Egypt’s Foreign Ministry has expressed great concern over the remarks made by Ethiopia’s Prime Minister Abiy Ahmed regarding his country’s readiness to use force in order to resolve disputes over the Grand Ethiopian Renaissance Dam (GERD).
The premier warned that his country could ready millions of people in case a war broke out over the dam.
“[The] reaction leaves Egypt perplexed as it is inappropriate to bring up a rhetoric that includes military options … Ahmed’s alleged remarks clearly violate the principals and the very spirit of the African Union, especially since Egypt’s approach of the issue has always been only based on negotiation in accordance with the international law,” Egypt’s Foreign Ministry statement said.
The statement expressed Egypt’s state of shock at the remarks as they were told only a few days after the PM’s winning of the Nobel Peace Prize.
The news was celebrated by everyone and is considered as an incentive for Ethiopia to show more political flexibility and good intentions to reach an obligatory legal agreement that values the interests of concerned countries, it added.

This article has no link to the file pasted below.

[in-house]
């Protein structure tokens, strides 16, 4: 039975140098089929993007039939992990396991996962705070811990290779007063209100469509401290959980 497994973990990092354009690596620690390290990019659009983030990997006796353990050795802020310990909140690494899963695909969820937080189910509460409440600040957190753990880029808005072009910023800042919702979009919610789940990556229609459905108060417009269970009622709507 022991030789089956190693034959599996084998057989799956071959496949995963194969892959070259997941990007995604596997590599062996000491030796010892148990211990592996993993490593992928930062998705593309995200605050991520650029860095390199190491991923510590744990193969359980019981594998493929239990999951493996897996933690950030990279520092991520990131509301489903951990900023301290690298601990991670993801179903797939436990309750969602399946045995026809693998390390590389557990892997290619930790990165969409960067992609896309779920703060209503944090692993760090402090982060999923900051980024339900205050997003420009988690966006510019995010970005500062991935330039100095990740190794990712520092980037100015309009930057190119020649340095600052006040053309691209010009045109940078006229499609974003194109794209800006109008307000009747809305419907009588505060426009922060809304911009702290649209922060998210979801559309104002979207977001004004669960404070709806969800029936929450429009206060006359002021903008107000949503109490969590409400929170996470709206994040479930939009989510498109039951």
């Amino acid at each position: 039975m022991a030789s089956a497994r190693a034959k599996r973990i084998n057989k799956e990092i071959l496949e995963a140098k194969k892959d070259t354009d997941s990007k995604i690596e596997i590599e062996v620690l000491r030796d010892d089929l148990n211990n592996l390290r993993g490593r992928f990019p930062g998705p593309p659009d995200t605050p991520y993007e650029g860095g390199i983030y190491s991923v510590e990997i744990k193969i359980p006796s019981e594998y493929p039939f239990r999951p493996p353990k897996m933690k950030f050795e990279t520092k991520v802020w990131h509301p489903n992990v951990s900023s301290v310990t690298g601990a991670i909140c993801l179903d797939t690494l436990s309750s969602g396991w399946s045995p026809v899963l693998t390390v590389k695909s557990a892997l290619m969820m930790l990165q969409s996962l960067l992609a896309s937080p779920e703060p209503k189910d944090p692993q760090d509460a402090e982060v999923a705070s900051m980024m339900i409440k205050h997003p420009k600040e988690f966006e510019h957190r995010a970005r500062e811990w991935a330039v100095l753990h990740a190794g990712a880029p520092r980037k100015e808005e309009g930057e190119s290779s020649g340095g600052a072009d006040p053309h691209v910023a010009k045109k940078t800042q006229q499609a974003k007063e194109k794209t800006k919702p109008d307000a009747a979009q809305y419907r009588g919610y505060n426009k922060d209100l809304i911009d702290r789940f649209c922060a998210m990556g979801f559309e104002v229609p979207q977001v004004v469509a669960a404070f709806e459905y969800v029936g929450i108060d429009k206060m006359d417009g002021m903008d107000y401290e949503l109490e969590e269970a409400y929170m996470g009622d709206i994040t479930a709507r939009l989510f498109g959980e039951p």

According to the release, Egypt has accepted an invitation from the US to hold a trilateral meeting in Washington on the GERD issue and has expressed "great shock and deep concern" over Ahmed’s remarks.
“Egypt has received an invitation from the US, as it is keen to break the deadlock engulfing GERD talks, to hold a tripartite meeting in Washington that includes the ministers of foreign affairs in the three countries. Egypt immediately accepted the invitation in accordance with its constant policy to activate GERD’s Declaration of Principles signed in 2015 and its confidence in America’s good intentions,” the statement said.
Ethiopia has been constructing the Renaissance Dam on the Blue Nile since 2011. It is expected to become fully operational by 2022. Cairo fears that the project may affect Egypt's share of water and seriously damage the national economy and agriculture.
Egyptian President Abdul Fattah al-Sisi is expected to meet Ahmed during a Russia-Africa summit this week. Egypt has suggested bringing in an outside party, possibly the World Bank or the United States, to mediate the dispute.
Ethiopia has previously rejected bringing in a mediator.